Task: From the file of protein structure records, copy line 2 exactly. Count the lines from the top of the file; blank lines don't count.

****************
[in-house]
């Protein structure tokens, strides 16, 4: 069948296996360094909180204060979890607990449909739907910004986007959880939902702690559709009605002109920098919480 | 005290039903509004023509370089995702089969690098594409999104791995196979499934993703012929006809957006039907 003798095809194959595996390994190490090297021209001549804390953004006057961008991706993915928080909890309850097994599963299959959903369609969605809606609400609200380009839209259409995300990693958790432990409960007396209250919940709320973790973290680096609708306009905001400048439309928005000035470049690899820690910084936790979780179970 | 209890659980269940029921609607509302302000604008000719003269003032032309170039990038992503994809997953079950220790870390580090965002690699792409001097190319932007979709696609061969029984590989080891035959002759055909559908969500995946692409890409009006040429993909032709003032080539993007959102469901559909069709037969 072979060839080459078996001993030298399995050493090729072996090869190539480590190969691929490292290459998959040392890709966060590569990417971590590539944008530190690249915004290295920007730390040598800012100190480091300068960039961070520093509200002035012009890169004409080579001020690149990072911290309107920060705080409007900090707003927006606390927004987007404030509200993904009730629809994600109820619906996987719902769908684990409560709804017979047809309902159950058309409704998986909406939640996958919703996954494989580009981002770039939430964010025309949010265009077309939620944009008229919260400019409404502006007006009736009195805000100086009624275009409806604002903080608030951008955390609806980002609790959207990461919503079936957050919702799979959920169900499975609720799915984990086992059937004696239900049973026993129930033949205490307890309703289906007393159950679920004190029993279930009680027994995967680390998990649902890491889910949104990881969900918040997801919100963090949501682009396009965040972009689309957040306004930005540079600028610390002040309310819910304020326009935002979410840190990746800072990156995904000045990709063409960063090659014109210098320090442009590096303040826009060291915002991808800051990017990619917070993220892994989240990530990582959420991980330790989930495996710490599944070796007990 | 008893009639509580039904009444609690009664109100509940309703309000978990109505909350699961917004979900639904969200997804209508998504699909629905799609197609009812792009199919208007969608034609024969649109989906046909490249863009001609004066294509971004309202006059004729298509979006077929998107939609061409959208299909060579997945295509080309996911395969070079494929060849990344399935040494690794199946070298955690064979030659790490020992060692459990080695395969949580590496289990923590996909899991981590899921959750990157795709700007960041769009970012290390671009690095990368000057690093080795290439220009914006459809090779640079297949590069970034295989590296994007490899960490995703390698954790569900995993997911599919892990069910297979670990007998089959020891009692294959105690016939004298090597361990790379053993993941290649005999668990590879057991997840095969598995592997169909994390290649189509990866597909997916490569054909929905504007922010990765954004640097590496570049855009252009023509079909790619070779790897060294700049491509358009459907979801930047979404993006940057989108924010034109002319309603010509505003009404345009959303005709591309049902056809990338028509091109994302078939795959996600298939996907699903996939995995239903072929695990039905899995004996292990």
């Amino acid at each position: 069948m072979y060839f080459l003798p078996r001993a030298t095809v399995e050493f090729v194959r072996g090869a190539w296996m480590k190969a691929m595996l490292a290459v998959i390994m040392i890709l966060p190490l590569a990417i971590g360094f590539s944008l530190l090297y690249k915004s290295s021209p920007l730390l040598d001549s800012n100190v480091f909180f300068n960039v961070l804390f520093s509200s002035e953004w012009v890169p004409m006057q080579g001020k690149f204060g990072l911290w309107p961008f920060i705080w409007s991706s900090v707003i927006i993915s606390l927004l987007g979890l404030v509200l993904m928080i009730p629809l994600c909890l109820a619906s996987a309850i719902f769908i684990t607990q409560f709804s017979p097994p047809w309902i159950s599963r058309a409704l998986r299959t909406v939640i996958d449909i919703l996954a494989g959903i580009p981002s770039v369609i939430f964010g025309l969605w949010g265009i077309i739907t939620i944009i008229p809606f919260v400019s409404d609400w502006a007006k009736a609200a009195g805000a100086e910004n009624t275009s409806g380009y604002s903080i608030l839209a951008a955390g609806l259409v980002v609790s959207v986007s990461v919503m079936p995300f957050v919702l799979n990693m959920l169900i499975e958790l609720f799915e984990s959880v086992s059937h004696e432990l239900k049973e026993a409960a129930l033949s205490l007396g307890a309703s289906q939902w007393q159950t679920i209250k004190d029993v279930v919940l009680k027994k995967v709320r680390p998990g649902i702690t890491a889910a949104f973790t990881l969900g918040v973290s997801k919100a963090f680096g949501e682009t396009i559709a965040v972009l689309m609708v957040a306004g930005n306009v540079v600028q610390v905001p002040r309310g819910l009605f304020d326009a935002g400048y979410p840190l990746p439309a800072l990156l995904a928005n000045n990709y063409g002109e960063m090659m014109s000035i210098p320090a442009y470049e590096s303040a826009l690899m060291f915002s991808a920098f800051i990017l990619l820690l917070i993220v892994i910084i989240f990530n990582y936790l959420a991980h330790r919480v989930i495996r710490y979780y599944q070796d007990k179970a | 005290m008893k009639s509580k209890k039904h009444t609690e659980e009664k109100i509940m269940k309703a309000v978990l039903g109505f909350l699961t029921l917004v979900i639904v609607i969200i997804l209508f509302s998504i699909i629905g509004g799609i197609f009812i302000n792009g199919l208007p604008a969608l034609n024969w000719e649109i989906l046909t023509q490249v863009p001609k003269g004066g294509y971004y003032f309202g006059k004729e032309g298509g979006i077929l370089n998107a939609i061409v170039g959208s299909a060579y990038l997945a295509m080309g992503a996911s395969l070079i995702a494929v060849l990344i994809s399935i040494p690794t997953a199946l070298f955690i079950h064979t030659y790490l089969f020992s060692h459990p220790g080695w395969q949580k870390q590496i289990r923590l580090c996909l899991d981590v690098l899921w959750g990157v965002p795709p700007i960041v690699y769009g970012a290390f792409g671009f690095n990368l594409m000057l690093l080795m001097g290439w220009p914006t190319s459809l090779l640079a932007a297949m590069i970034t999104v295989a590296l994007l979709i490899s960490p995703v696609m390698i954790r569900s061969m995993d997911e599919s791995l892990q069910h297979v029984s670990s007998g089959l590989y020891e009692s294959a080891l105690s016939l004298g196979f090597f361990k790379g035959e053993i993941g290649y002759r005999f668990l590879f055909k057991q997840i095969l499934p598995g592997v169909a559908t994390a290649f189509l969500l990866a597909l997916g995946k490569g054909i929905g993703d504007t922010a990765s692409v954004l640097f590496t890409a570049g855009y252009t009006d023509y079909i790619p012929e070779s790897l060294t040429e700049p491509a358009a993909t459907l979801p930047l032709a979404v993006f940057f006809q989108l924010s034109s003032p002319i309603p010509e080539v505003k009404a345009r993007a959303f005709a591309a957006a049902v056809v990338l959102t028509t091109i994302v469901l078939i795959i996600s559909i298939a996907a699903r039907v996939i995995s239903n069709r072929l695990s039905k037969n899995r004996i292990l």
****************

């Protein structure tokens, strides 16, 4: 069948296996360094909180204060979890607990449909739907910004986007959880939902702690559709009605002109920098919480 | 005290039903509004023509370089995702089969690098594409999104791995196979499934993703012929006809957006039907 003798095809194959595996390994190490090297021209001549804390953004006057961008991706993915928080909890309850097994599963299959959903369609969605809606609400609200380009839209259409995300990693958790432990409960007396209250919940709320973790973290680096609708306009905001400048439309928005000035470049690899820690910084936790979780179970 | 209890659980269940029921609607509302302000604008000719003269003032032309170039990038992503994809997953079950220790870390580090965002690699792409001097190319932007979709696609061969029984590989080891035959002759055909559908969500995946692409890409009006040429993909032709003032080539993007959102469901559909069709037969 072979060839080459078996001993030298399995050493090729072996090869190539480590190969691929490292290459998959040392890709966060590569990417971590590539944008530190690249915004290295920007730390040598800012100190480091300068960039961070520093509200002035012009890169004409080579001020690149990072911290309107920060705080409007900090707003927006606390927004987007404030509200993904009730629809994600109820619906996987719902769908684990409560709804017979047809309902159950058309409704998986909406939640996958919703996954494989580009981002770039939430964010025309949010265009077309939620944009008229919260400019409404502006007006009736009195805000100086009624275009409806604002903080608030951008955390609806980002609790959207990461919503079936957050919702799979959920169900499975609720799915984990086992059937004696239900049973026993129930033949205490307890309703289906007393159950679920004190029993279930009680027994995967680390998990649902890491889910949104990881969900918040997801919100963090949501682009396009965040972009689309957040306004930005540079600028610390002040309310819910304020326009935002979410840190990746800072990156995904000045990709063409960063090659014109210098320090442009590096303040826009060291915002991808800051990017990619917070993220892994989240990530990582959420991980330790989930495996710490599944070796007990 | 008893009639509580039904009444609690009664109100509940309703309000978990109505909350699961917004979900639904969200997804209508998504699909629905799609197609009812792009199919208007969608034609024969649109989906046909490249863009001609004066294509971004309202006059004729298509979006077929998107939609061409959208299909060579997945295509080309996911395969070079494929060849990344399935040494690794199946070298955690064979030659790490020992060692459990080695395969949580590496289990923590996909899991981590899921959750990157795709700007960041769009970012290390671009690095990368000057690093080795290439220009914006459809090779640079297949590069970034295989590296994007490899960490995703390698954790569900995993997911599919892990069910297979670990007998089959020891009692294959105690016939004298090597361990790379053993993941290649005999668990590879057991997840095969598995592997169909994390290649189509990866597909997916490569054909929905504007922010990765954004640097590496570049855009252009023509079909790619070779790897060294700049491509358009459907979801930047979404993006940057989108924010034109002319309603010509505003009404345009959303005709591309049902056809990338028509091109994302078939795959996600298939996907699903996939995995239903072929695990039905899995004996292990």